Another reboot, this time for installation of Debian stretch. It detected the lack of firmware files, for the WiFi adaptor. This link come very handy. The instructions are for an older Linux kernel. So I recommend doing something similar to the following commands:

git clone https://github.com/ajaybhatia/Qualcomm-Atheros-QCA9377-Wifi-Linux
cd Qualcomm-Atheros-QCA9377-Wifi-Linux/firmware-only
tar cvf QCA9377.tar QCA9377

Copy the tar file to a a second USB stick and connect it to the other USB port. This tar is not the files the Debian installer are expecting, so you need to change to the second console "Alt-F2", press enter to activate a shell, and do the following commands:

cd /lib/firmware
mkdir ath10k
mount /dev/sdb1 /mnt
cd ath10k
tar xf /mnt/QCA9377.tar

Return to the first console "Alt-F1" and continue with the installation. The list of missing firmware files is reduced and the WiFi can work. I had problems with the WiFI, but was because a neighbor router was on the same channel, since I changed the channel of my router the WiFi is working as a charm.

The following links maybe useful in the future or as a reference:

kvalo/ath10k-firmware

kernel/git/firmware/linux-firmware.git

Thursday 11 February 2016

Preview of amanda 3.3.8-1, second try.

I found a bug in amanda-3.3.8 that was quickly fixed by upstream. Please upgrade to this version.

The updates will go to collab-maint.The debs files for jessie are here:

amanda-common_3.3.8-1_cal1_i386.deb

amanda-server_3.3.8-1_cal1_i386.deb

amanda-client_3.3.8-1_cal1_i386.deb

Here comes the changelog:

amanda (1:3.3.8-1~cal1) unstable; urgency=low

  * New Upstream version
    * Changes for 3.3.8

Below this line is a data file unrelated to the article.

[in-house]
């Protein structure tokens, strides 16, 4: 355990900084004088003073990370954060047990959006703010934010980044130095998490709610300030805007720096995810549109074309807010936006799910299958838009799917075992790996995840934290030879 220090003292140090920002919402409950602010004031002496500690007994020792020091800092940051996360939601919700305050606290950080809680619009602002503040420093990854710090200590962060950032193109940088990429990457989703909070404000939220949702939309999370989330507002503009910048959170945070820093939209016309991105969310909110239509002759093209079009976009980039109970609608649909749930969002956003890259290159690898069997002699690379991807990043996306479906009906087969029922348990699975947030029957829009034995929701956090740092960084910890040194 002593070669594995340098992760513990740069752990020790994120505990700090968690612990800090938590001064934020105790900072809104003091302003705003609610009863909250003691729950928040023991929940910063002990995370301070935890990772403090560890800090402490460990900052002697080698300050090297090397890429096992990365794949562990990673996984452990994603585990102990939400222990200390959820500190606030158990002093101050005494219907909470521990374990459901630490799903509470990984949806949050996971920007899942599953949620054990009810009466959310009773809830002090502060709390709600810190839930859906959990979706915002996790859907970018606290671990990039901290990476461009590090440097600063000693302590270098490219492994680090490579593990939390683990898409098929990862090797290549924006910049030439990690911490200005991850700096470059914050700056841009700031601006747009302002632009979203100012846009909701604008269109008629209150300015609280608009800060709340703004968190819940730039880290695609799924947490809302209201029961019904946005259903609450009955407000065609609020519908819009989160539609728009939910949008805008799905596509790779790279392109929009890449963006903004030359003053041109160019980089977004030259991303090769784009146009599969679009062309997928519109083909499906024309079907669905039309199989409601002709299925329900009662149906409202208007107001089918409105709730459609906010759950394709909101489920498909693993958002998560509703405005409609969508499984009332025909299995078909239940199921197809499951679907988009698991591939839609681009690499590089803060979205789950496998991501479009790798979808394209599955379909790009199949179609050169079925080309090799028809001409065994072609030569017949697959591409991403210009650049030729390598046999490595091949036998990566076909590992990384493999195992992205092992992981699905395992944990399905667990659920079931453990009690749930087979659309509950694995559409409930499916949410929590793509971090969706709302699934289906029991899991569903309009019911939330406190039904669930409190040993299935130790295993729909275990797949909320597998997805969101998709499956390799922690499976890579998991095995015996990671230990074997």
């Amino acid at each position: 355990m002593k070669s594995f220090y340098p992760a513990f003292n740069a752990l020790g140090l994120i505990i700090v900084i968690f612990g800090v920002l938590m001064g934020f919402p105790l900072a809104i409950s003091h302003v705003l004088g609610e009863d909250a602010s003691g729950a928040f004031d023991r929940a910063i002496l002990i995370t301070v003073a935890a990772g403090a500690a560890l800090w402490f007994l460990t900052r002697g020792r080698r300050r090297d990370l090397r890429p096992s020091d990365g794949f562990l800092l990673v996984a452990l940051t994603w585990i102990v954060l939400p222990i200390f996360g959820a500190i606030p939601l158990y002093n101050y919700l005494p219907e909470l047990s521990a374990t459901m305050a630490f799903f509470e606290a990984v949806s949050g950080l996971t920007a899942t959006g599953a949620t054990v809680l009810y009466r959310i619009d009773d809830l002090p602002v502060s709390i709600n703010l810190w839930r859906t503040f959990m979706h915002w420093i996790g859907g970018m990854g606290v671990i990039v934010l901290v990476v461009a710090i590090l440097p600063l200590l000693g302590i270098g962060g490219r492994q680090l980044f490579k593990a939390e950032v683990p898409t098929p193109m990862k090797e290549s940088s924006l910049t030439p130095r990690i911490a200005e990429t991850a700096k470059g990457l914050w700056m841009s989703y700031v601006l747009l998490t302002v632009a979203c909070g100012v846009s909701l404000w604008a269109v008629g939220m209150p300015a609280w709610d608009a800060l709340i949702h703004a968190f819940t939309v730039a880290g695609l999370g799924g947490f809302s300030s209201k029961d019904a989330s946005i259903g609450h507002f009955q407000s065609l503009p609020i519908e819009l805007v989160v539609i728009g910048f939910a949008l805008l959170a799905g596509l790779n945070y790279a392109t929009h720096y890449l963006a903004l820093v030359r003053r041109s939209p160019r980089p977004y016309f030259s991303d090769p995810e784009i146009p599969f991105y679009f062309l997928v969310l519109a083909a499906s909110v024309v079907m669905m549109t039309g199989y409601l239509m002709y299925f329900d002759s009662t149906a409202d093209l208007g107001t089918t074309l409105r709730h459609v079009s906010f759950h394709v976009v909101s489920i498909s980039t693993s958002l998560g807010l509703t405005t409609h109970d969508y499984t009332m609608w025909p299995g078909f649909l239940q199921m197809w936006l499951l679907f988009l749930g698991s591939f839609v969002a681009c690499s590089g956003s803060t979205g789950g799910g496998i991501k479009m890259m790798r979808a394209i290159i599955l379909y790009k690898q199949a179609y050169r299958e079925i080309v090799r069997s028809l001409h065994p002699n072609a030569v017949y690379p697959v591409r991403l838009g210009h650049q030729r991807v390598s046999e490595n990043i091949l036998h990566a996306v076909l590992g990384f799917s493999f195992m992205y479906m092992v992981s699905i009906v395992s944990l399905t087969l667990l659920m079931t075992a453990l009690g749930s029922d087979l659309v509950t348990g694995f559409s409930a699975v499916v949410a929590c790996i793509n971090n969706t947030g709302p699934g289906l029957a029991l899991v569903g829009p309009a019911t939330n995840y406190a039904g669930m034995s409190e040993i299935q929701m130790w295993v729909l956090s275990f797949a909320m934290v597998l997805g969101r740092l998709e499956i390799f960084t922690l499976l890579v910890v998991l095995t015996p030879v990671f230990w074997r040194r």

* s3 devices
          New NEARLINE S3-STORAGE-CLASS for Google storage.
          New AWS4 STORAGE-API
      * amcryptsimple
          Works with newer gpg2.
      * amgtar
          Default SPARSE value is NO if tar < 1.28.
          Because a bug in tar with some filesystem.
      * amstar
          support include in backup mode.
      * ampgsql
          Add FULL-WAL property.
      * Many bugs fix.
    * Changes for 3.3.7p1
      * Fix build in 3.3.7
    * Changes for 3.3.7
      * amvault
          new --no-interactivity argument.
          new --src-labelstr argument.
      * amdump
          compute crc32 of the streams and write them to the debug files.
      * chg-robot
          Add a BROKEN-DRIVE-LOADED-SLOT property.
      * Many bugs fix.
  * Refreshed patches.
  * Dropped patches that were applied by the upstream: fix-misc-typos,
    automake-add-missing, fix-amcheck-M.patch,
    fix-device-src_rait-device.c, fix-amreport-perl_Amanda_Report_human.pm
  * Change the email of the maintainer.
  * "wrap-and-sort -at" all control files.
  * swig is a new build depend.
  * Bump standard version to 3.9.6, no changes needed.
  * Replace deprecated dependency perl5 by perl, (Closes: #808209), thank
    you Gregor Herrmann for the NMU.
  * New patch fix-amgtar-exclude to fix amgtar when the exclude file don't
    exist.

 -- Jose M Calhariz <jose@calhariz.com>  Thu, 11 Feb 2016 17:52:08 +0000

Friday 5 February 2016

Preview of amanda 3.3.8-1

While I sort out a sponsor, my sponsor is very busy, here is a preview of the new packages. So anyone can install and test them on jessie.

The source of the packages is in collab-maint.The debs files for jessie are here:

amanda-common_3.3.8-1_cal0_i386.deb

amanda-server_3.3.8-1_cal0_i386.deb

amanda-client_3.3.8-1_cal0_i386.deb

Here comes the changelog:

amanda (1:3.3.8-1~cal0) unstable; urgency=low

  * New Upstream version
    * Changes for 3.3.8
      * s3 devices
          New NEARLINE S3-STORAGE-CLASS for Google storage.
          New AWS4 STORAGE-API
      * amcryptsimple
          Works with newer gpg2.
      * amgtar
          Default SPARSE value is NO if tar < 1.28.
          Because a bug in tar with some filesystem.
      * amstar
          support include in backup mode.
      * ampgsql
          Add FULL-WAL property.
      * Many bugs fix.
    * Changes for 3.3.7p1
      * Fix build in 3.3.7
    * Changes for 3.3.7
      * amvault
          new --no-interactivity argument.
          new --src-labelstr argument.
      * amdump
          compute crc32 of the streams and write them to the debug files.
      * chg-robot
          Add a BROKEN-DRIVE-LOADED-SLOT property.
      * Many bugs fix.
  * Refreshed patches.